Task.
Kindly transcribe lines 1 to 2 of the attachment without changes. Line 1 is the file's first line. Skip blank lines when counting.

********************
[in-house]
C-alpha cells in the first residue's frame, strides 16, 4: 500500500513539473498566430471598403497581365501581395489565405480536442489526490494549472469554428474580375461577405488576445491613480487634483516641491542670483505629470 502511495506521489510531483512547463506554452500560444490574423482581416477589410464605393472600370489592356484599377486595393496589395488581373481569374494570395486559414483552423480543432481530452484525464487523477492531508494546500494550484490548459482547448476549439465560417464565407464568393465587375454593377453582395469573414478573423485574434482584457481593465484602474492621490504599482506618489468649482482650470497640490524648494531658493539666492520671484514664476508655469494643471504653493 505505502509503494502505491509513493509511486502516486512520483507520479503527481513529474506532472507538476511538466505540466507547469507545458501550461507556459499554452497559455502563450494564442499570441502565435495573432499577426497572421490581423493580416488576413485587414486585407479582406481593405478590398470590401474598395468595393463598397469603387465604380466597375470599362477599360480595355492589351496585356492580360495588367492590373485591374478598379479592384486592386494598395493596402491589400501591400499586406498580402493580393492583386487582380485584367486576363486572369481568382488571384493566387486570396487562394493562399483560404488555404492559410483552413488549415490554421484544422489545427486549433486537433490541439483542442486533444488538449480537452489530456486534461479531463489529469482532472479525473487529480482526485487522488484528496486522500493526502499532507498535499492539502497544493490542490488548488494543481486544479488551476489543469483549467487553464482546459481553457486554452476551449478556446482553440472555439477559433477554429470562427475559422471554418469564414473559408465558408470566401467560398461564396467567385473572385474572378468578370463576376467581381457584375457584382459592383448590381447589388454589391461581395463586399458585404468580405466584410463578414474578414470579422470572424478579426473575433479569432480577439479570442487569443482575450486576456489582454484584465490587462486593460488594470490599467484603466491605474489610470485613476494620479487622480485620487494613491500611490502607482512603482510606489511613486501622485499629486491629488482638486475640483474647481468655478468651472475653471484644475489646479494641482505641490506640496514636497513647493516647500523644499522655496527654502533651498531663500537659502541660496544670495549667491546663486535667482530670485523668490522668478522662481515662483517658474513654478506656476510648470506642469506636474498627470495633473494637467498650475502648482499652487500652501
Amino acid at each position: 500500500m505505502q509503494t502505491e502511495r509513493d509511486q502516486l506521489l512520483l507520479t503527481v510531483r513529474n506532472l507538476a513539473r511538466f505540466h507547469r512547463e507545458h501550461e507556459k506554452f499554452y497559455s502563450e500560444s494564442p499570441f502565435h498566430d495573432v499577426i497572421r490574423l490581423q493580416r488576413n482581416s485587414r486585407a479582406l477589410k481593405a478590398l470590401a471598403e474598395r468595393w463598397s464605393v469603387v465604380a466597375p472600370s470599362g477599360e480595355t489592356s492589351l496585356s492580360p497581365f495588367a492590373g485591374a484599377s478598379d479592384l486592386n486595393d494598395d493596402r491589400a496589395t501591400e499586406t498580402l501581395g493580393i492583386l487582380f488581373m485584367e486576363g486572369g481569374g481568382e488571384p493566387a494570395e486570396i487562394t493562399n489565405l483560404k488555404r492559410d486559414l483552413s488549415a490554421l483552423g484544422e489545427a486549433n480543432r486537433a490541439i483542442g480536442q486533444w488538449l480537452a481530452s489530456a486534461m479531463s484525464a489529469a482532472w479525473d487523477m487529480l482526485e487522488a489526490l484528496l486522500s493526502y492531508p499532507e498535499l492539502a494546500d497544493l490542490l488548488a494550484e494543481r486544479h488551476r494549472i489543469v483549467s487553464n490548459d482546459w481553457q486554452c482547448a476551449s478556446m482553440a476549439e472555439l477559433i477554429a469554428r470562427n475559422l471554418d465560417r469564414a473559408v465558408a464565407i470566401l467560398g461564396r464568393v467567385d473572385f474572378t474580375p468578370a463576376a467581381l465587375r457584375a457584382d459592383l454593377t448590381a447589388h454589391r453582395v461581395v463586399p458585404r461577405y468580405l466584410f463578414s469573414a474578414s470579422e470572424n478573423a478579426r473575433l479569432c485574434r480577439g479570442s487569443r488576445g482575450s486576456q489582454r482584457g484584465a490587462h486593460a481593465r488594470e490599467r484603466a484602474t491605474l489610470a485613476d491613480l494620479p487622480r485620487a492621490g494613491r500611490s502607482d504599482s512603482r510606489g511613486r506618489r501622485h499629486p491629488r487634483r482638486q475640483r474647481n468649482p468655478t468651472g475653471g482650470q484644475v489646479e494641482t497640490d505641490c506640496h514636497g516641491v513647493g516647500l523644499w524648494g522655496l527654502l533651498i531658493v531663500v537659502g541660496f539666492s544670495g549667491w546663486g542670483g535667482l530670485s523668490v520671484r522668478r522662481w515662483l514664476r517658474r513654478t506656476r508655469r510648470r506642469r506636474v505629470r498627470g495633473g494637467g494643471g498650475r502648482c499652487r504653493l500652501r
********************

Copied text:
[in-house]
C-alpha cells in the first residue's frame, strides 16, 4: 500500500513539473498566430471598403497581365501581395489565405480536442489526490494549472469554428474580375461577405488576445491613480487634483516641491542670483505629470 502511495506521489510531483512547463506554452500560444490574423482581416477589410464605393472600370489592356484599377486595393496589395488581373481569374494570395486559414483552423480543432481530452484525464487523477492531508494546500494550484490548459482547448476549439465560417464565407464568393465587375454593377453582395469573414478573423485574434482584457481593465484602474492621490504599482506618489468649482482650470497640490524648494531658493539666492520671484514664476508655469494643471504653493 505505502509503494502505491509513493509511486502516486512520483507520479503527481513529474506532472507538476511538466505540466507547469507545458501550461507556459499554452497559455502563450494564442499570441502565435495573432499577426497572421490581423493580416488576413485587414486585407479582406481593405478590398470590401474598395468595393463598397469603387465604380466597375470599362477599360480595355492589351496585356492580360495588367492590373485591374478598379479592384486592386494598395493596402491589400501591400499586406498580402493580393492583386487582380485584367486576363486572369481568382488571384493566387486570396487562394493562399483560404488555404492559410483552413488549415490554421484544422489545427486549433486537433490541439483542442486533444488538449480537452489530456486534461479531463489529469482532472479525473487529480482526485487522488484528496486522500493526502499532507498535499492539502497544493490542490488548488494543481486544479488551476489543469483549467487553464482546459481553457486554452476551449478556446482553440472555439477559433477554429470562427475559422471554418469564414473559408465558408470566401467560398461564396467567385473572385474572378468578370463576376467581381457584375457584382459592383448590381447589388454589391461581395463586399458585404468580405466584410463578414474578414470579422470572424478579426473575433479569432480577439479570442487569443482575450486576456489582454484584465490587462486593460488594470490599467484603466491605474489610470485613476494620479487622480485620487494613491500611490502607482512603482510606489511613486501622485499629486491629488482638486475640483474647481468655478468651472475653471484644475489646479494641482505641490506640496514636497513647493516647500523644499522655496527654502533651498531663500537659502541660496544670495549667491546663486535667482530670485523668490522668478522662481515662483517658474513654478506656476510648470506642469506636474498627470495633473494637467498650475502648482499652487500652501